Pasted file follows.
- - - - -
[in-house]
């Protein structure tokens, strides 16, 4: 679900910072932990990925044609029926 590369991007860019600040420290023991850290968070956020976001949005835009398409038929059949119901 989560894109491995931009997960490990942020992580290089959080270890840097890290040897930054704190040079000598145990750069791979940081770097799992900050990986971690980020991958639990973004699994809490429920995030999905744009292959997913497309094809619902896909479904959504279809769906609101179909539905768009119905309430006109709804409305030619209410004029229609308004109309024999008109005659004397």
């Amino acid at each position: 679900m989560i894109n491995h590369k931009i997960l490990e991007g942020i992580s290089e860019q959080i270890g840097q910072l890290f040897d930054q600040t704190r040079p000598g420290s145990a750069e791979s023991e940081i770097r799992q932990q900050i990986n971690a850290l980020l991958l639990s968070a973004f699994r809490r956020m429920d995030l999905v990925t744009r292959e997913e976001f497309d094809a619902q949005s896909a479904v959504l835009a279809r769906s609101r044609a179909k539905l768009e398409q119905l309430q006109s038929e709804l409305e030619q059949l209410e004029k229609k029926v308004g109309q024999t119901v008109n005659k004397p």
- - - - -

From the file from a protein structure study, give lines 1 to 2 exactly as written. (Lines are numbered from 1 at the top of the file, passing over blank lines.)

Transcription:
[in-house]
């Protein structure tokens, strides 16, 4: 679900910072932990990925044609029926 590369991007860019600040420290023991850290968070956020976001949005835009398409038929059949119901 989560894109491995931009997960490990942020992580290089959080270890840097890290040897930054704190040079000598145990750069791979940081770097799992900050990986971690980020991958639990973004699994809490429920995030999905744009292959997913497309094809619902896909479904959504279809769906609101179909539905768009119905309430006109709804409305030619209410004029229609308004109309024999008109005659004397």